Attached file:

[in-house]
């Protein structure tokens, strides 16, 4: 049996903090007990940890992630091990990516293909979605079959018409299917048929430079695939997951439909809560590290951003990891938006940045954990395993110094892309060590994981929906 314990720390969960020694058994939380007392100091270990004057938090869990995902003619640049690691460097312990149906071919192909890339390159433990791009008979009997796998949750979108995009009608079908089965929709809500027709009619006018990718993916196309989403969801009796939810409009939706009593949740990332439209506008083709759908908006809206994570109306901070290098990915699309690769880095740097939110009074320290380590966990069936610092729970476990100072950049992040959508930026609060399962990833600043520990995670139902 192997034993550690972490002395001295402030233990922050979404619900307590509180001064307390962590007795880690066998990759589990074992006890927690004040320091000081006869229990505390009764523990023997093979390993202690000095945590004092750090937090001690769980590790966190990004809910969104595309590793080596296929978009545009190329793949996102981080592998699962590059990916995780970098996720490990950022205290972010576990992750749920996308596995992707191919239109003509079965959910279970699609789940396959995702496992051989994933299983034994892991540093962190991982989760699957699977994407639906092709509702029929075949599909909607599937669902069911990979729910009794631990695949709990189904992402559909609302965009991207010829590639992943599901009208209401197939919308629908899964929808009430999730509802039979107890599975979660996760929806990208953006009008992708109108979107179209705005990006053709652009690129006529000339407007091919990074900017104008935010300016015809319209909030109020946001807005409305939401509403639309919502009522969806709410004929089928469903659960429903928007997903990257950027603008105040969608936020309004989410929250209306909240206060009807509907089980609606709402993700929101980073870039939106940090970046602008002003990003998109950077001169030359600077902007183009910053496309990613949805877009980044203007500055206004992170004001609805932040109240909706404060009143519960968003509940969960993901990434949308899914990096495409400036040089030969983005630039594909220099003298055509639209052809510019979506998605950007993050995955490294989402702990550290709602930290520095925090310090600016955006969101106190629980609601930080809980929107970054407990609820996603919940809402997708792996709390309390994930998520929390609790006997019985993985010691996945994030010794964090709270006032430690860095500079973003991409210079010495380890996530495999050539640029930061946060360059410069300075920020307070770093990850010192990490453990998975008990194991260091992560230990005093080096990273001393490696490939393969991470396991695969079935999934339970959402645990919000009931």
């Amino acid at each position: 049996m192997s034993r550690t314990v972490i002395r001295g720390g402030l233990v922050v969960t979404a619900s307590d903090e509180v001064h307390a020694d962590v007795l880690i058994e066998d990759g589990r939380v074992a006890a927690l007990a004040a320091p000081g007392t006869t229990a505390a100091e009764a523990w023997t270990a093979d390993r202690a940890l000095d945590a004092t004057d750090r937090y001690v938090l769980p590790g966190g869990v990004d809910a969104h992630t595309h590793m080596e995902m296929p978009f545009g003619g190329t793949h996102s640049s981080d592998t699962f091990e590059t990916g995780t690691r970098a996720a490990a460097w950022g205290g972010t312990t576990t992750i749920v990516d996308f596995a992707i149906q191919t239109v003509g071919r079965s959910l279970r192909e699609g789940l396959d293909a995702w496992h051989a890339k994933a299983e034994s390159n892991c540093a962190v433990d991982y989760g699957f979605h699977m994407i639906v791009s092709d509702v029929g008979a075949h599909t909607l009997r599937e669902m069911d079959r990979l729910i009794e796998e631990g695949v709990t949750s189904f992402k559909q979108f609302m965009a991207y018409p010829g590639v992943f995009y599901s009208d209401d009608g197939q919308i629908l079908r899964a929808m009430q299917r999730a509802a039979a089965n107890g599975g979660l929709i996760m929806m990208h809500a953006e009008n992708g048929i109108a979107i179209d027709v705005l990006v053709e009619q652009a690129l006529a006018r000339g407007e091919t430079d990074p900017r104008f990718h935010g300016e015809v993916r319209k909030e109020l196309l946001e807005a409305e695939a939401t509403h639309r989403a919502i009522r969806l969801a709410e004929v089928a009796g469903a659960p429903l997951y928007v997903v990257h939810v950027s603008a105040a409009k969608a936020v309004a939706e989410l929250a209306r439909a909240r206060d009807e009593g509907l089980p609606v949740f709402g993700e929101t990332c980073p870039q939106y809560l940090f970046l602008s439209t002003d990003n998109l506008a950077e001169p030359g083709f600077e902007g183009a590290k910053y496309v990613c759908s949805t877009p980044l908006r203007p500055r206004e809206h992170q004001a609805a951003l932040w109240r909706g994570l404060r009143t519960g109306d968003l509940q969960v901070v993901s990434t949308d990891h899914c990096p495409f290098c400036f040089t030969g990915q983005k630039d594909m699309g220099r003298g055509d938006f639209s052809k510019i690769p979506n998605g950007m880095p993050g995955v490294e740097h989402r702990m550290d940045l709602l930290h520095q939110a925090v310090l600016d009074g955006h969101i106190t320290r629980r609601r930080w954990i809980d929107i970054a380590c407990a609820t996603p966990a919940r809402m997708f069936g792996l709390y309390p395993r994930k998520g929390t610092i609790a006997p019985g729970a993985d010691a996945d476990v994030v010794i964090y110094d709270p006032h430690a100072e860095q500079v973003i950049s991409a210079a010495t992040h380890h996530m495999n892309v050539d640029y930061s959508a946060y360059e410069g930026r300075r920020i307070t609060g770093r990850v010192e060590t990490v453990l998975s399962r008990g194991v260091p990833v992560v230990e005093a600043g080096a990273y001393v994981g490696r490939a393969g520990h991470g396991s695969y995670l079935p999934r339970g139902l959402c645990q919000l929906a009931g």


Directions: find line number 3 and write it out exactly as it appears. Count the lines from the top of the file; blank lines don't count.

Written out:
């Amino acid at each position: 049996m192997s034993r550690t314990v972490i002395r001295g720390g402030l233990v922050v969960t979404a619900s307590d903090e509180v001064h307390a020694d962590v007795l880690i058994e066998d990759g589990r939380v074992a006890a927690l007990a004040a320091p000081g007392t006869t229990a505390a100091e009764a523990w023997t270990a093979d390993r202690a940890l000095d945590a004092t004057d750090r937090y001690v938090l769980p590790g966190g869990v990004d809910a969104h992630t595309h590793m080596e995902m296929p978009f545009g003619g190329t793949h996102s640049s981080d592998t699962f091990e590059t990916g995780t690691r970098a996720a490990a460097w950022g205290g972010t312990t576990t992750i749920v990516d996308f596995a992707i149906q191919t239109v003509g071919r079965s959910l279970r192909e699609g789940l396959d293909a995702w496992h051989a890339k994933a299983e034994s390159n892991c540093a962190v433990d991982y989760g699957f979605h699977m994407i639906v791009s092709d509702v029929g008979a075949h599909t909607l009997r599937e669902m069911d079959r990979l729910i009794e796998e631990g695949v709990t949750s189904f992402k559909q979108f609302m965009a991207y018409p010829g590639v992943f995009y599901s009208d209401d009608g197939q919308i629908l079908r899964a929808m009430q299917r999730a509802a039979a089965n107890g599975g979660l929709i996760m929806m990208h809500a953006e009008n992708g048929i109108a979107i179209d027709v705005l990006v053709e009619q652009a690129l006529a006018r000339g407007e091919t430079d990074p900017r104008f990718h935010g300016e015809v993916r319209k909030e109020l196309l946001e807005a409305e695939a939401t509403h639309r989403a919502i009522r969806l969801a709410e004929v089928a009796g469903a659960p429903l997951y928007v997903v990257h939810v950027s603008a105040a409009k969608a936020v309004a939706e989410l929250a209306r439909a909240r206060d009807e009593g509907l089980p609606v949740f709402g993700e929101t990332c980073p870039q939106y809560l940090f970046l602008s439209t002003d990003n998109l506008a950077e001169p030359g083709f600077e902007g183009a590290k910053y496309v990613c759908s949805t877009p980044l908006r203007p500055r206004e809206h992170q004001a609805a951003l932040w109240r909706g994570l404060r009143t519960g109306d968003l509940q969960v901070v993901s990434t949308d990891h899914c990096p495409f290098c400036f040089t030969g990915q983005k630039d594909m699309g220099r003298g055509d938006f639209s052809k510019i690769p979506n998605g950007m880095p993050g995955v490294e740097h989402r702990m550290d940045l709602l930290h520095q939110a925090v310090l600016d009074g955006h969101i106190t320290r629980r609601r930080w954990i809980d929107i970054a380590c407990a609820t996603p966990a919940r809402m997708f069936g792996l709390y309390p395993r994930k998520g929390t610092i609790a006997p019985g729970a993985d010691a996945d476990v994030v010794i964090y110094d709270p006032h430690a100072e860095q500079v973003i950049s991409a210079a010495t992040h380890h996530m495999n892309v050539d640029y930061s959508a946060y360059e410069g930026r300075r920020i307070t609060g770093r990850v010192e060590t990490v453990l998975s399962r008990g194991v260091p990833v992560v230990e005093a600043g080096a990273y001393v994981g490696r490939a393969g520990h991470g396991s695969y995670l079935p999934r339970g139902l959402c645990q919000l929906a009931g």